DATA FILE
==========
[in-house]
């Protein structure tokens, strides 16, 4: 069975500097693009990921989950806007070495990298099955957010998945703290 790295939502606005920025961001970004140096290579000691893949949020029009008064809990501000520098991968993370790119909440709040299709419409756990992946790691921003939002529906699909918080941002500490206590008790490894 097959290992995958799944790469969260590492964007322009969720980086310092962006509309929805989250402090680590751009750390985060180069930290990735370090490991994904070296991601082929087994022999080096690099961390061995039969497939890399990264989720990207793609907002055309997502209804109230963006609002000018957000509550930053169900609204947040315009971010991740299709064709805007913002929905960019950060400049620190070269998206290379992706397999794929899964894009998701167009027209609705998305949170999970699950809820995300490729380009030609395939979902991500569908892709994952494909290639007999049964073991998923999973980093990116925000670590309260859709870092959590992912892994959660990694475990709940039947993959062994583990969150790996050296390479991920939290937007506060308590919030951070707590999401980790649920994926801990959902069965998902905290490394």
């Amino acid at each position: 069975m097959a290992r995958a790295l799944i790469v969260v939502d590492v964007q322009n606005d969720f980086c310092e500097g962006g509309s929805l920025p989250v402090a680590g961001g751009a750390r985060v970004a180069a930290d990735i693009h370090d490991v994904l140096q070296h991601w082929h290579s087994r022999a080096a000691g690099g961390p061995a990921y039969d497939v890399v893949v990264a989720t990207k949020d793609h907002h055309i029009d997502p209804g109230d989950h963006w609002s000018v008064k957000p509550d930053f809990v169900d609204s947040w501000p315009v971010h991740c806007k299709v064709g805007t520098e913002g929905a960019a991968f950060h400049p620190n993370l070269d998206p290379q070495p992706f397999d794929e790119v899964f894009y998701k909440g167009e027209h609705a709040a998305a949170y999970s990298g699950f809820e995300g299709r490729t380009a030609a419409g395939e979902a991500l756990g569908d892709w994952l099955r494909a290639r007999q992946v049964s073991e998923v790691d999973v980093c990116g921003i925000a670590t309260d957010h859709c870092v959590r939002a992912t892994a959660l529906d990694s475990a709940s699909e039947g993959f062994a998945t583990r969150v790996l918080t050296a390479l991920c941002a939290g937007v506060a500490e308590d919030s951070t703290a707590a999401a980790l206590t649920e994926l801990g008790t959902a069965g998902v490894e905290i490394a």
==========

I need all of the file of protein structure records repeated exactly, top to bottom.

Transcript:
[in-house]
């Protein structure tokens, strides 16, 4: 069975500097693009990921989950806007070495990298099955957010998945703290 790295939502606005920025961001970004140096290579000691893949949020029009008064809990501000520098991968993370790119909440709040299709419409756990992946790691921003939002529906699909918080941002500490206590008790490894 097959290992995958799944790469969260590492964007322009969720980086310092962006509309929805989250402090680590751009750390985060180069930290990735370090490991994904070296991601082929087994022999080096690099961390061995039969497939890399990264989720990207793609907002055309997502209804109230963006609002000018957000509550930053169900609204947040315009971010991740299709064709805007913002929905960019950060400049620190070269998206290379992706397999794929899964894009998701167009027209609705998305949170999970699950809820995300490729380009030609395939979902991500569908892709994952494909290639007999049964073991998923999973980093990116925000670590309260859709870092959590992912892994959660990694475990709940039947993959062994583990969150790996050296390479991920939290937007506060308590919030951070707590999401980790649920994926801990959902069965998902905290490394």
């Amino acid at each position: 069975m097959a290992r995958a790295l799944i790469v969260v939502d590492v964007q322009n606005d969720f980086c310092e500097g962006g509309s929805l920025p989250v402090a680590g961001g751009a750390r985060v970004a180069a930290d990735i693009h370090d490991v994904l140096q070296h991601w082929h290579s087994r022999a080096a000691g690099g961390p061995a990921y039969d497939v890399v893949v990264a989720t990207k949020d793609h907002h055309i029009d997502p209804g109230d989950h963006w609002s000018v008064k957000p509550d930053f809990v169900d609204s947040w501000p315009v971010h991740c806007k299709v064709g805007t520098e913002g929905a960019a991968f950060h400049p620190n993370l070269d998206p290379q070495p992706f397999d794929e790119v899964f894009y998701k909440g167009e027209h609705a709040a998305a949170y999970s990298g699950f809820e995300g299709r490729t380009a030609a419409g395939e979902a991500l756990g569908d892709w994952l099955r494909a290639r007999q992946v049964s073991e998923v790691d999973v980093c990116g921003i925000a670590t309260d957010h859709c870092v959590r939002a992912t892994a959660l529906d990694s475990a709940s699909e039947g993959f062994a998945t583990r969150v790996l918080t050296a390479l991920c941002a939290g937007v506060a500490e308590d919030s951070t703290a707590a999401a980790l206590t649920e994926l801990g008790t959902a069965g998902v490894e905290i490394a």